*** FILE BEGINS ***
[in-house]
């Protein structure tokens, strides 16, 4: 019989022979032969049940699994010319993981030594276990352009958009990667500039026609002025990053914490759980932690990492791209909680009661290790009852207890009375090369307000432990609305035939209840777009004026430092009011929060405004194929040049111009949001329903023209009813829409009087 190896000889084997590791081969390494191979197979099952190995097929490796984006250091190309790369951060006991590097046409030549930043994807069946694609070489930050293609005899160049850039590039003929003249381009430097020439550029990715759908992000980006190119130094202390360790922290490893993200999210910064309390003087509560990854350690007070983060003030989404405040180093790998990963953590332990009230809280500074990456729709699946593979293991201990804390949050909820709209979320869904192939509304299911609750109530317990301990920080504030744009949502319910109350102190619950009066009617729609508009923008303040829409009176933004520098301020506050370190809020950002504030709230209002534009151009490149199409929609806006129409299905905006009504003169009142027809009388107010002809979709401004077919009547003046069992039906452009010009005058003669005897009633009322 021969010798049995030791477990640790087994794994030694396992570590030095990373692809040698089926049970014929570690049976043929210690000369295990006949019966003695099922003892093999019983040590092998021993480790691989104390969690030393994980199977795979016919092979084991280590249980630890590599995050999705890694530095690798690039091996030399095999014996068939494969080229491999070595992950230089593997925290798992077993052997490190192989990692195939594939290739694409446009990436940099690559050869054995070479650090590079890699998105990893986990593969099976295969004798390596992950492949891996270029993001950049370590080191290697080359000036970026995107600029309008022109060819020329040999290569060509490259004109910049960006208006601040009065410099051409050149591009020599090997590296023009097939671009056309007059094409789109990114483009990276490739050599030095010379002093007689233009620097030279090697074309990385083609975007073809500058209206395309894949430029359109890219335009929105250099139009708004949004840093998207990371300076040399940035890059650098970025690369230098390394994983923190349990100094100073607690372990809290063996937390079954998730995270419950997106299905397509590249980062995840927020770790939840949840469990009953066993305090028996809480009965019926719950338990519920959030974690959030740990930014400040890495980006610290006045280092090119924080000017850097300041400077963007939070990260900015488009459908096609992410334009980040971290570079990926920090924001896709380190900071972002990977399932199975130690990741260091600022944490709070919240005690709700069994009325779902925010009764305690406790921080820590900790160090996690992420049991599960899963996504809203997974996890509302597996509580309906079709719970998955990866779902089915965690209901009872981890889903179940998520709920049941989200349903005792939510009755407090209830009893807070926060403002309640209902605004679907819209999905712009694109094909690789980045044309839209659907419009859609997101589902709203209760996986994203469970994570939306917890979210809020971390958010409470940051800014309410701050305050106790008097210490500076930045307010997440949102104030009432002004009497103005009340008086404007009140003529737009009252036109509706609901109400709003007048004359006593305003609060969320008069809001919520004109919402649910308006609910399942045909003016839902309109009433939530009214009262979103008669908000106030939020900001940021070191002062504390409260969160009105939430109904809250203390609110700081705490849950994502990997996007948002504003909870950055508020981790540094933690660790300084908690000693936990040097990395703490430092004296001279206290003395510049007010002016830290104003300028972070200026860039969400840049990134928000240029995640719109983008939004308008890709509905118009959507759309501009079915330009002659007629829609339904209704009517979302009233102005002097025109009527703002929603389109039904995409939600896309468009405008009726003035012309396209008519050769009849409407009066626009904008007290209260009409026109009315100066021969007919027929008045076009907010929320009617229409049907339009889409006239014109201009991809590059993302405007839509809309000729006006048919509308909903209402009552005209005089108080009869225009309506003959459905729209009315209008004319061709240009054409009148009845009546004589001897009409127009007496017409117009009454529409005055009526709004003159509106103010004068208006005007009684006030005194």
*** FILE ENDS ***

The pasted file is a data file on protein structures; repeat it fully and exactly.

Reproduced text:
[in-house]
């Protein structure tokens, strides 16, 4: 019989022979032969049940699994010319993981030594276990352009958009990667500039026609002025990053914490759980932690990492791209909680009661290790009852207890009375090369307000432990609305035939209840777009004026430092009011929060405004194929040049111009949001329903023209009813829409009087 190896000889084997590791081969390494191979197979099952190995097929490796984006250091190309790369951060006991590097046409030549930043994807069946694609070489930050293609005899160049850039590039003929003249381009430097020439550029990715759908992000980006190119130094202390360790922290490893993200999210910064309390003087509560990854350690007070983060003030989404405040180093790998990963953590332990009230809280500074990456729709699946593979293991201990804390949050909820709209979320869904192939509304299911609750109530317990301990920080504030744009949502319910109350102190619950009066009617729609508009923008303040829409009176933004520098301020506050370190809020950002504030709230209002534009151009490149199409929609806006129409299905905006009504003169009142027809009388107010002809979709401004077919009547003046069992039906452009010009005058003669005897009633009322 021969010798049995030791477990640790087994794994030694396992570590030095990373692809040698089926049970014929570690049976043929210690000369295990006949019966003695099922003892093999019983040590092998021993480790691989104390969690030393994980199977795979016919092979084991280590249980630890590599995050999705890694530095690798690039091996030399095999014996068939494969080229491999070595992950230089593997925290798992077993052997490190192989990692195939594939290739694409446009990436940099690559050869054995070479650090590079890699998105990893986990593969099976295969004798390596992950492949891996270029993001950049370590080191290697080359000036970026995107600029309008022109060819020329040999290569060509490259004109910049960006208006601040009065410099051409050149591009020599090997590296023009097939671009056309007059094409789109990114483009990276490739050599030095010379002093007689233009620097030279090697074309990385083609975007073809500058209206395309894949430029359109890219335009929105250099139009708004949004840093998207990371300076040399940035890059650098970025690369230098390394994983923190349990100094100073607690372990809290063996937390079954998730995270419950997106299905397509590249980062995840927020770790939840949840469990009953066993305090028996809480009965019926719950338990519920959030974690959030740990930014400040890495980006610290006045280092090119924080000017850097300041400077963007939070990260900015488009459908096609992410334009980040971290570079990926920090924001896709380190900071972002990977399932199975130690990741260091600022944490709070919240005690709700069994009325779902925010009764305690406790921080820590900790160090996690992420049991599960899963996504809203997974996890509302597996509580309906079709719970998955990866779902089915965690209901009872981890889903179940998520709920049941989200349903005792939510009755407090209830009893807070926060403002309640209902605004679907819209999905712009694109094909690789980045044309839209659907419009859609997101589902709203209760996986994203469970994570939306917890979210809020971390958010409470940051800014309410701050305050106790008097210490500076930045307010997440949102104030009432002004009497103005009340008086404007009140003529737009009252036109509706609901109400709003007048004359006593305003609060969320008069809001919520004109919402649910308006609910399942045909003016839902309109009433939530009214009262979103008669908000106030939020900001940021070191002062504390409260969160009105939430109904809250203390609110700081705490849950994502990997996007948002504003909870950055508020981790540094933690660790300084908690000693936990040097990395703490430092004296001279206290003395510049007010002016830290104003300028972070200026860039969400840049990134928000240029995640719109983008939004308008890709509905118009959507759309501009079915330009002659007629829609339904209704009517979302009233102005002097025109009527703002929603389109039904995409939600896309468009405008009726003035012309396209008519050769009849409407009066626009904008007290209260009409026109009315100066021969007919027929008045076009907010929320009617229409049907339009889409006239014109201009991809590059993302405007839509809309000729006006048919509308909903209402009552005209005089108080009869225009309506003959459905729209009315209008004319061709240009054409009148009845009546004589001897009409127009007496017409117009009454529409005055009526709004003159509106103010004068208006005007009684006030005194």